The association between physical activity and symptoms of depression in different contexts – a cross-sectional study of Norwegian adolescents
Peer reviewed, Journal article
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Original versionBMC Public Health. 2018, 18 . 10.1186/s12889-018-6257-0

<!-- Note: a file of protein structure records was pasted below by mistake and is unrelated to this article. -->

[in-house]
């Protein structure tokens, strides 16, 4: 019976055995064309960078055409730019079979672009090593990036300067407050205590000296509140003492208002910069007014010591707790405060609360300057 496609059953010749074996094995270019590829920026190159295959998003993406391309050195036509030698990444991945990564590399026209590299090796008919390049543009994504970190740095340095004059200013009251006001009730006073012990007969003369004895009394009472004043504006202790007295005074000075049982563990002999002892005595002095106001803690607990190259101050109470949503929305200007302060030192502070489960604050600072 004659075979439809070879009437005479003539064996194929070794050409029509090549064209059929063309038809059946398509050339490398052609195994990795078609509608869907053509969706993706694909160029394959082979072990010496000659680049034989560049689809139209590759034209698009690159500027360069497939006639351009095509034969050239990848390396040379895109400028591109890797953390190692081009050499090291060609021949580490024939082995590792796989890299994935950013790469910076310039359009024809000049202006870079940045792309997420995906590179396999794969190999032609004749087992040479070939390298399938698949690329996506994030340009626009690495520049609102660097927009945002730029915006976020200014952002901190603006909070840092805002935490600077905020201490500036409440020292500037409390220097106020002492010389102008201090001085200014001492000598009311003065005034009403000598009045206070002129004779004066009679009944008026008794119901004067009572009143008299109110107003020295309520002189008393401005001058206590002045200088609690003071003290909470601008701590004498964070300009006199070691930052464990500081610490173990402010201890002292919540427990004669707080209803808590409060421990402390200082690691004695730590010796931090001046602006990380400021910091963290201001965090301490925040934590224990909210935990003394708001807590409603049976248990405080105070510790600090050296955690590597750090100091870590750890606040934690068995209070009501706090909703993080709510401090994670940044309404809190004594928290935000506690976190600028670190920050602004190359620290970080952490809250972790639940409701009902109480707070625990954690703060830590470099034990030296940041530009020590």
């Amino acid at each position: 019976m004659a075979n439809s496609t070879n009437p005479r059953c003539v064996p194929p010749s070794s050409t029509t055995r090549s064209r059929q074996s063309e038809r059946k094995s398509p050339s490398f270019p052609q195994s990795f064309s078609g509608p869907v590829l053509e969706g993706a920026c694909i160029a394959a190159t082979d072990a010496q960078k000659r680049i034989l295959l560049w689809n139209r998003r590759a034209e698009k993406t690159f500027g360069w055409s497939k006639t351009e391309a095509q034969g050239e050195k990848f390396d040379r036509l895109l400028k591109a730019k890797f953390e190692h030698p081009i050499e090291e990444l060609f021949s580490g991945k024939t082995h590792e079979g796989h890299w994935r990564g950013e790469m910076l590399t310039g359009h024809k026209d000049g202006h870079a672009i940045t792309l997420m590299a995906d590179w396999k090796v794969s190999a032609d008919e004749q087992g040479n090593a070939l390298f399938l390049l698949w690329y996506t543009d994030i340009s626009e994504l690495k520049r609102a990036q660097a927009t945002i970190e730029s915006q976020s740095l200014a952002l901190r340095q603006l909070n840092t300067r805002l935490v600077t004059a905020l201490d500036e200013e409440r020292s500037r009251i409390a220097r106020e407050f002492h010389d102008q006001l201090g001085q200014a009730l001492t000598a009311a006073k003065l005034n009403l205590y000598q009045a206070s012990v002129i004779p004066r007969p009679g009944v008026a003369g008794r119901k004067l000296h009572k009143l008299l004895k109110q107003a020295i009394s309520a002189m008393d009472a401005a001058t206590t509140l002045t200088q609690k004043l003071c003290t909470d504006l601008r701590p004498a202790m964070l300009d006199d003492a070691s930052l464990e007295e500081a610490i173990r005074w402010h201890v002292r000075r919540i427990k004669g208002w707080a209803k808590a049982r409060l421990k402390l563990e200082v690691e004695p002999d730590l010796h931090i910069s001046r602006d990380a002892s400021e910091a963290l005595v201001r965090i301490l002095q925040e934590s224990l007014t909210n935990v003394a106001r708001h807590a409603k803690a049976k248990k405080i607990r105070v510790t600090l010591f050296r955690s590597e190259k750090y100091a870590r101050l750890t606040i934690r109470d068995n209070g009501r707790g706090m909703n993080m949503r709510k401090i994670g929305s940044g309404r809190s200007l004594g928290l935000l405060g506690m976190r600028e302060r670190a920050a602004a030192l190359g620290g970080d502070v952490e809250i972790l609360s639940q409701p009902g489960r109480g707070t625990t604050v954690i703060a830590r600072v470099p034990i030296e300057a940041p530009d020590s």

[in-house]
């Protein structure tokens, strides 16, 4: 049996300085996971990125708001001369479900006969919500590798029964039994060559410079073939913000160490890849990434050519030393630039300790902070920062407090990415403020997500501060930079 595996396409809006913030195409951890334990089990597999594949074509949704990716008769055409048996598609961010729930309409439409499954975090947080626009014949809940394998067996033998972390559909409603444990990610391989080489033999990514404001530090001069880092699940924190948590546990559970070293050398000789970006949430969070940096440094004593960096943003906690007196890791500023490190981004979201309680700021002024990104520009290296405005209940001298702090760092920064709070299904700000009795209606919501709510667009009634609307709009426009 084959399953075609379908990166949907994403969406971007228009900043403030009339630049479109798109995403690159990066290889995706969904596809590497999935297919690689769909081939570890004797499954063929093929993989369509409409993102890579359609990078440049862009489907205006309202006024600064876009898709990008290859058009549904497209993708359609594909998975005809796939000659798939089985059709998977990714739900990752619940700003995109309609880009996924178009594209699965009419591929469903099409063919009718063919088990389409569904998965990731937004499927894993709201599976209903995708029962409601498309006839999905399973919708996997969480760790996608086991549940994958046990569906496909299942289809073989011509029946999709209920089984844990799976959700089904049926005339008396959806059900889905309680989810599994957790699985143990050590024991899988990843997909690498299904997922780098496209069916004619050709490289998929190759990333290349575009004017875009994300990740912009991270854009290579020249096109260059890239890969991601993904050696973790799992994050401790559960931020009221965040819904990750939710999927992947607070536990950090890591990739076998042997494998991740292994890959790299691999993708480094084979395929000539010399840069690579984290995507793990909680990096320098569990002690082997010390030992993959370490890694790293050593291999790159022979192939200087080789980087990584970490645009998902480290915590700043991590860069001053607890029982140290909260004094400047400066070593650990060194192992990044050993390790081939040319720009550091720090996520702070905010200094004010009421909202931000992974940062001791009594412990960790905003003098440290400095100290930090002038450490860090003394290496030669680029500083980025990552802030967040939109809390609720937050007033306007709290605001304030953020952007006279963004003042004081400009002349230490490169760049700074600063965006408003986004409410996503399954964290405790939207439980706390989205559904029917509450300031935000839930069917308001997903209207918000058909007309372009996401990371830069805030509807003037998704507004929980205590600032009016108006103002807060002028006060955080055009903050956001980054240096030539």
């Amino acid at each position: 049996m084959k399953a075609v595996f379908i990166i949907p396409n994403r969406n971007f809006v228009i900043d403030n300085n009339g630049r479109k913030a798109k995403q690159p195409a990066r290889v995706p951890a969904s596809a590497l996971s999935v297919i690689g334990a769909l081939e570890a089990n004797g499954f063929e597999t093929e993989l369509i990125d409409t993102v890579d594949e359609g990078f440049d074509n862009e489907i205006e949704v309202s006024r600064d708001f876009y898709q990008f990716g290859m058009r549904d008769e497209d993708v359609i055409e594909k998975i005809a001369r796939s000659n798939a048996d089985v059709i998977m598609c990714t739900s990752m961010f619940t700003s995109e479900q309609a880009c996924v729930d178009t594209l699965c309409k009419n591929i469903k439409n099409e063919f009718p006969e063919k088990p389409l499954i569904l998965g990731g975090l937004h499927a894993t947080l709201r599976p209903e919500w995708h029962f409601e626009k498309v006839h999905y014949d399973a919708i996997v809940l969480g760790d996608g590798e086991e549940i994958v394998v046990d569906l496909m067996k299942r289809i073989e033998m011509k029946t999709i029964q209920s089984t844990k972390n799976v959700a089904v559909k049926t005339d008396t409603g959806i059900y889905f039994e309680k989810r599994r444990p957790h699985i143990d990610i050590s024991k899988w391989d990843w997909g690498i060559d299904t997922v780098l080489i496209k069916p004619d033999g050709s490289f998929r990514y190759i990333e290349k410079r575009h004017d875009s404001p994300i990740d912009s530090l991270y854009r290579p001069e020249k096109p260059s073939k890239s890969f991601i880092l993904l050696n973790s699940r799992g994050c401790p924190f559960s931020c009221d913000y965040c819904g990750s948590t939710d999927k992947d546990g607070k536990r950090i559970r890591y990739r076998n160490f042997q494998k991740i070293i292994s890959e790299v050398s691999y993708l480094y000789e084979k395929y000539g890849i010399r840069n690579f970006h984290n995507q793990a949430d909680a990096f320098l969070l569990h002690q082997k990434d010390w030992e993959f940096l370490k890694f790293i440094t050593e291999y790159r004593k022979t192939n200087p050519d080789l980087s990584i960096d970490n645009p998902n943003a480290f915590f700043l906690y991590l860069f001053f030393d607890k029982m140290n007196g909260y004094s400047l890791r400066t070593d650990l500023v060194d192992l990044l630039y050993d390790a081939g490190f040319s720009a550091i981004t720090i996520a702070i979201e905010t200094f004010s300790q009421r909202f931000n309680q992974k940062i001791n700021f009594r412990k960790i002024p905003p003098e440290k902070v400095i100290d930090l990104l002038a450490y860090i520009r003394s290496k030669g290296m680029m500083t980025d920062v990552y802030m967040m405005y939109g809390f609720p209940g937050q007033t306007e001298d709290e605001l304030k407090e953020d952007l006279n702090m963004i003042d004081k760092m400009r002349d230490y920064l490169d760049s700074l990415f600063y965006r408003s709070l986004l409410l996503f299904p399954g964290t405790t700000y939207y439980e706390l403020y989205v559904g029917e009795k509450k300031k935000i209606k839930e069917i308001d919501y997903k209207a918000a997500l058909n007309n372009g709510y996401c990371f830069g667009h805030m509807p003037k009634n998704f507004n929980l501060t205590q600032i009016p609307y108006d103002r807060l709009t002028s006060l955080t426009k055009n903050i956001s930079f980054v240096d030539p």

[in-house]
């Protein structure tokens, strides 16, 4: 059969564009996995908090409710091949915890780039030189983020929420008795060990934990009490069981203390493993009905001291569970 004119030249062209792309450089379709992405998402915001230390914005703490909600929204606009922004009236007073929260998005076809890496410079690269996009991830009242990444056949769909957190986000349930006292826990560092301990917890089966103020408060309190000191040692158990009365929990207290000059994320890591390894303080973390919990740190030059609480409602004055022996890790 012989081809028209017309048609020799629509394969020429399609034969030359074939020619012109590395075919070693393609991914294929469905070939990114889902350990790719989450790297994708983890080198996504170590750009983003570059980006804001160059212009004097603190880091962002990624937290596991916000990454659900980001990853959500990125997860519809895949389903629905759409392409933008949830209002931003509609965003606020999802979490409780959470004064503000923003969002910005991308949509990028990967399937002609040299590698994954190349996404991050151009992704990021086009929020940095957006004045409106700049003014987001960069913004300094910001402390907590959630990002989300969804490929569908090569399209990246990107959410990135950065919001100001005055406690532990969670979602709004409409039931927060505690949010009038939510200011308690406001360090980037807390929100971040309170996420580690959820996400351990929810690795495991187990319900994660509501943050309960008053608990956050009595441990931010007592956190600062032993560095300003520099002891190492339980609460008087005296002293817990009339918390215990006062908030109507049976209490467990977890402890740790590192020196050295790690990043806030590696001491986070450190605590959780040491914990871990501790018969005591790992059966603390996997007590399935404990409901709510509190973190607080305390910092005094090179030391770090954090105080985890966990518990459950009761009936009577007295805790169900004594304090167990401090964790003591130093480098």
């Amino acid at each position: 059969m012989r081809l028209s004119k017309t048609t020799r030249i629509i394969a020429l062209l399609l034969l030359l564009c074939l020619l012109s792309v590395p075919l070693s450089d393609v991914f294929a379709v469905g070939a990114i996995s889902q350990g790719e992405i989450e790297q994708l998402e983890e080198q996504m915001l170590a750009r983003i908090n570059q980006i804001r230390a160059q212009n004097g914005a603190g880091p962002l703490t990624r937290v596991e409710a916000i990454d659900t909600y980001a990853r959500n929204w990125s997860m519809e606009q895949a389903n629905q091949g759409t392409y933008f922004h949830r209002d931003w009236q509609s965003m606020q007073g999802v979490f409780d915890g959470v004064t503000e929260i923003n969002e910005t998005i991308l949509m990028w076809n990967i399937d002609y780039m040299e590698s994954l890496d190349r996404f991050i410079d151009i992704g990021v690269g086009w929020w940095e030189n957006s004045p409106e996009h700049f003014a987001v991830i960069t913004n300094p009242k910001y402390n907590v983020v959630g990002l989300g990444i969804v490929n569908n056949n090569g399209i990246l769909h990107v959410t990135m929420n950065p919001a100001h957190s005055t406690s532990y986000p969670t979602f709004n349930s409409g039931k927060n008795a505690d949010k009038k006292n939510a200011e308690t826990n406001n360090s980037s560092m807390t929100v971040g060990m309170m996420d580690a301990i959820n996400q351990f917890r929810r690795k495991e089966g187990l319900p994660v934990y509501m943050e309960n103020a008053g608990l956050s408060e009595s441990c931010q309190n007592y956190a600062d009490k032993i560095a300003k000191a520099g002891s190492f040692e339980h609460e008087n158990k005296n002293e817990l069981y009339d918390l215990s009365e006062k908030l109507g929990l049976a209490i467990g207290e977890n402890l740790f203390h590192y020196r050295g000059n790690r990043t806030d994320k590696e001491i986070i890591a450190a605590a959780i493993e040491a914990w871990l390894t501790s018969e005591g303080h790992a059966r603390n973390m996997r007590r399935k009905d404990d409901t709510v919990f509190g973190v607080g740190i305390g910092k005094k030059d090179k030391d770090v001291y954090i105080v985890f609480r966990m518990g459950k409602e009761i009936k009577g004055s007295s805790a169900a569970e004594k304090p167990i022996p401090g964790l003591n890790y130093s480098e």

Background The purpose was to analyse the association between physical activity taking place in different contexts (sports club, gym, exercise independently and other organized physical activities) and symptoms of depression. Methods The study was based on self-reported cross-sectional data from the Ungdata survey, conducted in 2017 by the Norwegian Social Research (NOVA) institute in cooperation with regional centres for drug rehabilitation. The target group comprised 5531 15–16 years old adolescents (Grade 10 students) and 11,655 students in grades 8 and 9 in Norway. Based on Rasch analysis, six items on depressions symptoms were used to create a composite measure of depression. Binomial logistic regression was used to analyse the association between physical activities in different contexts and symptoms of depression. Results In the crude model, the odds for symptoms of depression were lower for those who were physically active in a sports club (OR: 0.40, 95% CI: 0.30–0.53), in a sports club and gym (OR: 0.40, 95% CI: 0.28–0.56), in a sports club and exercise or keep fit independently (OR: 0.52, 95% CI: 0.38–0.72) and in a sports club, gym and exercise or keep fit independently (OR: 0.58, 95% CI: 0.41–0.81). After adjustment for potential confounders, the association became significant only for those who were physically active in a sports club (OR: 0.57, 95% CI: 0.40–0.81) and other organized physical activities, e.g. dance, martial arts (OR: 0.52, 95% CI: 0.31–0.86). Analysis for grade 8 and 9 showed the same patterns for the associations between sports club and symptoms of depression (grade 8: crude model, OR: 0.47, adjusted model, OR: 0.63, grade 9: crude model, OR: 0.44, adjusted model, OR: 0.49). Conclusions Physical activity in a sports club was associated with significantly lower odds for symptoms of depression, suggesting a possible role for social interaction in addition to physical activity per se. It is important, therefore, to consider in which types of contexts physical activities take place, not only focusing on physical activity frequency and volume when investigating the association between adolescents’ physical activity and mental health. Additional research is needed to further explore these associations as well as measures of physical activity and mental health.